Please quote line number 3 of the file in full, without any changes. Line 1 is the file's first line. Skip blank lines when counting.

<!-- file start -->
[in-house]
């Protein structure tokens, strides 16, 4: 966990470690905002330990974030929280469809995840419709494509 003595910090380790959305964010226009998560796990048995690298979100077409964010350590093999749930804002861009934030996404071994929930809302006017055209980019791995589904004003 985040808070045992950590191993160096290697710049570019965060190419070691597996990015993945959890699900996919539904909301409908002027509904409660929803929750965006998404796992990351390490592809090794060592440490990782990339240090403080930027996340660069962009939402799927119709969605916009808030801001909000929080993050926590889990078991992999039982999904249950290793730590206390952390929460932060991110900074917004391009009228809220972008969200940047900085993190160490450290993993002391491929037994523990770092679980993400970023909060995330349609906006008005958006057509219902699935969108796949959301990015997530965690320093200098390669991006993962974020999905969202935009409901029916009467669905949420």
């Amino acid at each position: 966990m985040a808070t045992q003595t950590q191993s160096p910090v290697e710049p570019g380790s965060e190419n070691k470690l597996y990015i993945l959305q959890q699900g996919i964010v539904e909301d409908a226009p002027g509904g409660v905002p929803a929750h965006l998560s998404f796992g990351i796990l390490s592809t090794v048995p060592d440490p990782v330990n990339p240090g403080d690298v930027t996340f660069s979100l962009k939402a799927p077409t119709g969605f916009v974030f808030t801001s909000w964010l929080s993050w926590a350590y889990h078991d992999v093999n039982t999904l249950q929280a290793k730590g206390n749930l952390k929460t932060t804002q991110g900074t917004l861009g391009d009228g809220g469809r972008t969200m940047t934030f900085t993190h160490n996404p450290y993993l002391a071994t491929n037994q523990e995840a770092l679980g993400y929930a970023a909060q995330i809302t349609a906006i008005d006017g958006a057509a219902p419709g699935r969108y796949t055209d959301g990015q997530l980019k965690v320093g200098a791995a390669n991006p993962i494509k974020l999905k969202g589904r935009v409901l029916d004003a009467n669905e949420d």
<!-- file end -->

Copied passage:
């Amino acid at each position: 966990m985040a808070t045992q003595t950590q191993s160096p910090v290697e710049p570019g380790s965060e190419n070691k470690l597996y990015i993945l959305q959890q699900g996919i964010v539904e909301d409908a226009p002027g509904g409660v905002p929803a929750h965006l998560s998404f796992g990351i796990l390490s592809t090794v048995p060592d440490p990782v330990n990339p240090g403080d690298v930027t996340f660069s979100l962009k939402a799927p077409t119709g969605f916009v974030f808030t801001s909000w964010l929080s993050w926590a350590y889990h078991d992999v093999n039982t999904l249950q929280a290793k730590g206390n749930l952390k929460t932060t804002q991110g900074t917004l861009g391009d009228g809220g469809r972008t969200m940047t934030f900085t993190h160490n996404p450290y993993l002391a071994t491929n037994q523990e995840a770092l679980g993400y929930a970023a909060q995330i809302t349609a906006i008005d006017g958006a057509a219902p419709g699935r969108y796949t055209d959301g990015q997530l980019k965690v320093g200098a791995a390669n991006p993962i494509k974020l999905k969202g589904r935009v409901l029916d004003a009467n669905e949420d």